The facility has become a vital part of the urban fabric (2) and hosts popular classes (1). Photos © Sandra Pereznieto (1) and Rafael Gamo (2)


According to María de Jesús González Hermosillo, coordinator for two PILARES outposts in Tláhuac (the other is one of about 270 standard PILARES executed by municipal builders), many local residents refer fondly to Dellekamp’s building as el Castillo, or the Castle. Throughout the day, preteens and adults flock to the second-floor computer labs for remote access to continuing-education courses, and to workshops on the ground floor in everything from yoga to jewelry-making, electrical training to urban farming. Most evenings, González Hermosillo says, the classrooms fill to the point that tae kwon do and boxing lessons, attended by kids as young as 5 years old, have to take place outside. The success of this PILARES, says González, owes much to the local community’s deep roots. “They’re much more attached to their traditions, and they really participate in the surrounding neighborhood,” she says. “If you promise something here, you have to follow through.”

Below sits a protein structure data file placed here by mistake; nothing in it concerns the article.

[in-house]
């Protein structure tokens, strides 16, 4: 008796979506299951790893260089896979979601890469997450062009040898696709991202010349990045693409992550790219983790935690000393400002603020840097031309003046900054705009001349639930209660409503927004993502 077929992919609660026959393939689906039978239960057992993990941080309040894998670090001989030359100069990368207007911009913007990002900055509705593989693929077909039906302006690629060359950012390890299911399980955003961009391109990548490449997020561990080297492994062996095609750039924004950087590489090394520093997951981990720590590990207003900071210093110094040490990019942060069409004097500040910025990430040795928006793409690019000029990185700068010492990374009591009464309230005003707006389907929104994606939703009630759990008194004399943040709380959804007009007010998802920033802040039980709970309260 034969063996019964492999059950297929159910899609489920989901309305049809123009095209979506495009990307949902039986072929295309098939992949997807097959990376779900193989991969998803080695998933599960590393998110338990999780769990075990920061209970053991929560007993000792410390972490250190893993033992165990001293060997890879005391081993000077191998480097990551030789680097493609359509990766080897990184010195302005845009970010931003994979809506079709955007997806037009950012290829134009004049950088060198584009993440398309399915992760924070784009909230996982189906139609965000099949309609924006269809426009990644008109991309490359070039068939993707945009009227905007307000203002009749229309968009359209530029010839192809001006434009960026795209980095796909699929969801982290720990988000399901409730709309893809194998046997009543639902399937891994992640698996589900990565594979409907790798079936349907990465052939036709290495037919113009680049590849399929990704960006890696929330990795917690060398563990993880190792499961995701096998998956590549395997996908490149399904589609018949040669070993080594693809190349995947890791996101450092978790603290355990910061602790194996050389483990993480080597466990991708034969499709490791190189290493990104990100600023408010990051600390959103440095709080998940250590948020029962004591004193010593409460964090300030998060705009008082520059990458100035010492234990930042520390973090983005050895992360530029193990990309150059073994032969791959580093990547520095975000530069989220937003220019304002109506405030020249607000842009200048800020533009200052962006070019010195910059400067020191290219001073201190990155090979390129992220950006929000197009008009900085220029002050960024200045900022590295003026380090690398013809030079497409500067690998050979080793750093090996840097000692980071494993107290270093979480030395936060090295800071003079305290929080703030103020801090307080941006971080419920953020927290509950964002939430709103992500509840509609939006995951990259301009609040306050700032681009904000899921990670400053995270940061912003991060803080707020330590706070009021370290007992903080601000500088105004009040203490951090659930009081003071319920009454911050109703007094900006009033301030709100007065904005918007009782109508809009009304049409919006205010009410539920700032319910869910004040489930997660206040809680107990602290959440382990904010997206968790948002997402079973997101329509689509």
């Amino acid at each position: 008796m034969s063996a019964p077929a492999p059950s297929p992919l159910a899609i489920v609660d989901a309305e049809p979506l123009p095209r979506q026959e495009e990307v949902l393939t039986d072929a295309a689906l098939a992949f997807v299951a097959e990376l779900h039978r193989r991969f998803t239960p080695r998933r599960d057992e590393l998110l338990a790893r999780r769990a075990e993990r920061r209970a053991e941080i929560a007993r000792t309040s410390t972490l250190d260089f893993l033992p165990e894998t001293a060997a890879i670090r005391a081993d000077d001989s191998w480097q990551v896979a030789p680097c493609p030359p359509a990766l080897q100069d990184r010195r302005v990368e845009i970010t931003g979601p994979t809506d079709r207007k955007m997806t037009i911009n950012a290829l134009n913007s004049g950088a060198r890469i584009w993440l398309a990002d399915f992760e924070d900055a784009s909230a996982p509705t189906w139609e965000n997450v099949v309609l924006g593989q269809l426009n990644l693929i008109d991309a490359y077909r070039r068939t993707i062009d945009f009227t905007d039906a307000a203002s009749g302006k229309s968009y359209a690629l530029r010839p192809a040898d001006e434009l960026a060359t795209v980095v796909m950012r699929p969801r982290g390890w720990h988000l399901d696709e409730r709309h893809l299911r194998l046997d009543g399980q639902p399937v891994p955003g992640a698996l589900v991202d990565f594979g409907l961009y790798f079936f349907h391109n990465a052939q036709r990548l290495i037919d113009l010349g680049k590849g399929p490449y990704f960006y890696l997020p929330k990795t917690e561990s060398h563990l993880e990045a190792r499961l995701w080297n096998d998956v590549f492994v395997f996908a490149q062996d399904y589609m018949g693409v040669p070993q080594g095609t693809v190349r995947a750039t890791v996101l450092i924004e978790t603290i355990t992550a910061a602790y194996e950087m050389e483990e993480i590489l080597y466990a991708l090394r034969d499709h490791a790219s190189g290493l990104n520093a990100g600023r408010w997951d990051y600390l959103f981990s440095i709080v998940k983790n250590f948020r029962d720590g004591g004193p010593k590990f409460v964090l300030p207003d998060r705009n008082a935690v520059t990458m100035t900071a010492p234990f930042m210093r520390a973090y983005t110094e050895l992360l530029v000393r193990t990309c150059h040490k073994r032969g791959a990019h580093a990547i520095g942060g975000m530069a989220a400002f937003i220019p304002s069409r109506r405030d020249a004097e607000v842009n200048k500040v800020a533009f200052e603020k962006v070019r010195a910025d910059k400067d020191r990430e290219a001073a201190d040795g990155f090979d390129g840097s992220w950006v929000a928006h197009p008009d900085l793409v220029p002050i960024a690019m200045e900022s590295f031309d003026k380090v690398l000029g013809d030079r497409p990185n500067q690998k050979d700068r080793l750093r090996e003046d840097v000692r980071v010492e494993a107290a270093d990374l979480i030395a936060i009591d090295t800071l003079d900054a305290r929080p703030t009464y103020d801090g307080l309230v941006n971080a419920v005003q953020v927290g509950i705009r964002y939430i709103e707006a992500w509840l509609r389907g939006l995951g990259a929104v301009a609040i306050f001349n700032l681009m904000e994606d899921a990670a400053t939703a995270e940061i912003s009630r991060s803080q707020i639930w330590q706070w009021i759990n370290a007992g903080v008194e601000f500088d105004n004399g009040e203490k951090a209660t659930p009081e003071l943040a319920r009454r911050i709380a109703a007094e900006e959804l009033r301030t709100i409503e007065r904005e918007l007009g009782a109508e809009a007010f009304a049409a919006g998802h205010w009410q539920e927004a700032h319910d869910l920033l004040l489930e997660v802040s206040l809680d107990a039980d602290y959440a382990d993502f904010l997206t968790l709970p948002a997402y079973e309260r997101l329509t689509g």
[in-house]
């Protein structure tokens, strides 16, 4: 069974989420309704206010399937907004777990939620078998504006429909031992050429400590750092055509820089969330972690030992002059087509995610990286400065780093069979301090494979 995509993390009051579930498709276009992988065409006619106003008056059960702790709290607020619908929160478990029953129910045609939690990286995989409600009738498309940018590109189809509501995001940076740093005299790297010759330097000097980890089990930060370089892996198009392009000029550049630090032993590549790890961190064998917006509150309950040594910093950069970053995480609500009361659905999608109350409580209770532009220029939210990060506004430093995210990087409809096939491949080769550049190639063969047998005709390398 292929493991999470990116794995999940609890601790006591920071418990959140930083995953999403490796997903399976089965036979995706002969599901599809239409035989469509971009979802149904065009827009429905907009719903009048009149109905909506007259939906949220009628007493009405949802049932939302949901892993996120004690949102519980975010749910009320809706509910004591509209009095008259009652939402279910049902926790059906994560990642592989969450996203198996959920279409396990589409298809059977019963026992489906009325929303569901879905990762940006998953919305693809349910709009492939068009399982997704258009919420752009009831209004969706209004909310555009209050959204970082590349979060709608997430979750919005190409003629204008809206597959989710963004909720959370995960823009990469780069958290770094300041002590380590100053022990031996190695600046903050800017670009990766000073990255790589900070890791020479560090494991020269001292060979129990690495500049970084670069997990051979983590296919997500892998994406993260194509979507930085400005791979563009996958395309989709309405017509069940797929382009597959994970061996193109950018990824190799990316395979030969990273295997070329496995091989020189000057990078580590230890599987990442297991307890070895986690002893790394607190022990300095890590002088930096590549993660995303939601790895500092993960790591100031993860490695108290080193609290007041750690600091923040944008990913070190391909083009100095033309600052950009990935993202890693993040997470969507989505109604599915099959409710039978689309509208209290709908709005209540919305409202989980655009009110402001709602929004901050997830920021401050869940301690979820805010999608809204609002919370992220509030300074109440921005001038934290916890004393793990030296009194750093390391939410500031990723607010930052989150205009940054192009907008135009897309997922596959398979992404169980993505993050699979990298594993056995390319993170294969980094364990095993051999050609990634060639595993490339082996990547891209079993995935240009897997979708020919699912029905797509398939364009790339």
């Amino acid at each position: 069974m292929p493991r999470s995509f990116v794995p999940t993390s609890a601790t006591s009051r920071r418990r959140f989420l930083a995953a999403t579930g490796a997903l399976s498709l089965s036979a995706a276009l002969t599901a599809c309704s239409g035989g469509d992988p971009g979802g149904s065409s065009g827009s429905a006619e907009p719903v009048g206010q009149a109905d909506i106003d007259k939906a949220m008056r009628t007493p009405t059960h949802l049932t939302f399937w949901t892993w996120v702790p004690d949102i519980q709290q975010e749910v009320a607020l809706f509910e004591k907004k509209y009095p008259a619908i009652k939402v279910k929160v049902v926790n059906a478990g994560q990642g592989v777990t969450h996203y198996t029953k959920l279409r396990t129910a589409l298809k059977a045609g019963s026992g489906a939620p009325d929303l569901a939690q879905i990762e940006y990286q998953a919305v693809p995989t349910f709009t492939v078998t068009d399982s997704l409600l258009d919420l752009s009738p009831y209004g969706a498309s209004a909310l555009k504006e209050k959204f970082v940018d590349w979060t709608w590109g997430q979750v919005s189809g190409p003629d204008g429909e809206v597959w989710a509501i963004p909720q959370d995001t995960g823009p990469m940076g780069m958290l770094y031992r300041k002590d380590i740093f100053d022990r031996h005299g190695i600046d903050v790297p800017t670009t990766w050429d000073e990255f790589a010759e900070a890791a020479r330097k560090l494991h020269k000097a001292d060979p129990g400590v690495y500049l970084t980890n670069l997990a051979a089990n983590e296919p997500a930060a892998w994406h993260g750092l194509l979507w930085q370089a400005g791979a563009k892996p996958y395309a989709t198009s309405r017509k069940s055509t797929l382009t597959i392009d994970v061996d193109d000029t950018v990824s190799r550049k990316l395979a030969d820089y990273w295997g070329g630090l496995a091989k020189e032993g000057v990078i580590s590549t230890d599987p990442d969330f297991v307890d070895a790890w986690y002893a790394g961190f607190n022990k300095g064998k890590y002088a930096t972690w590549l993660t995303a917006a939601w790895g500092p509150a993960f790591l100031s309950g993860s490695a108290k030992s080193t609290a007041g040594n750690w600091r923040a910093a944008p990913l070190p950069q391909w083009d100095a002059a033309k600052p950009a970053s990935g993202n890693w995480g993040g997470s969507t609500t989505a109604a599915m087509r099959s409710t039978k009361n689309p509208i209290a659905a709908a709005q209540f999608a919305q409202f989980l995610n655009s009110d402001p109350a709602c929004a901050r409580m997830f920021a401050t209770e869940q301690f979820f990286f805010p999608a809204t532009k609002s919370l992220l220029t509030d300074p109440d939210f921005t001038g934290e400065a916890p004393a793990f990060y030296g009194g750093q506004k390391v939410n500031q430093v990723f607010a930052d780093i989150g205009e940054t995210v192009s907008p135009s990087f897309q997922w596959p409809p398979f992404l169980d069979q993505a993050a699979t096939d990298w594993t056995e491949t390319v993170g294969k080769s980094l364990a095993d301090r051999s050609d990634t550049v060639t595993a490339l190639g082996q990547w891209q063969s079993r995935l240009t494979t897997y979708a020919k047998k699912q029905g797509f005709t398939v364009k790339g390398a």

Despite the simplicity of Dellekamp’s design and the impeccable execution of its brickwork arches, the community center is imperfectly finished. (So far, 16 of the 25 architect-designed projects have been built, Zedillo says, at a per-square-foot cost comparable to those designed by municipal builders.) Contractors failed to seal the steel window casings, which are already rusted and leaking, months after the building’s completion, and neglected to install glass doors on the upstairs computer labs. For both Dellekamp and González, the biggest disappointment has been the city’s failure to demolish a high white wall that separates the building from the street. “The building is so beautiful,” says González, “but a lot of people walk by without noticing it.”

Still, the PILARES Quetzalcóatl, as Dellekamp’s community center is known, has already been assimilated into its neighborhood’s urban fabric. In early photos, what Dellekamp refers to as the building’s “platonic geometries” seemed elegant but, perhaps, unwelcoming; today, paper cutouts fill its arched windows and colorful drawings brighten its meditative halls. The building has come alive, appropriated by the community, not as a work of architecture but as a piece of public infrastructure—a castle for everyone.

Click drawings to enlarge



Dellekamp Arquitectos — Derek Dellekamp, principal; Santiago Sitten, Francisco E. Franco, project team

Nina Casas Guzik (structural)

Consultants: Lightchitects (lighting); José Francisco De Riquer Torres (building services); Humberto Orozco (soil)

General Contractor:

Gobierno de la Ciudad de México (Mexico City)

5,920 square feet


Completion Date:
October 2023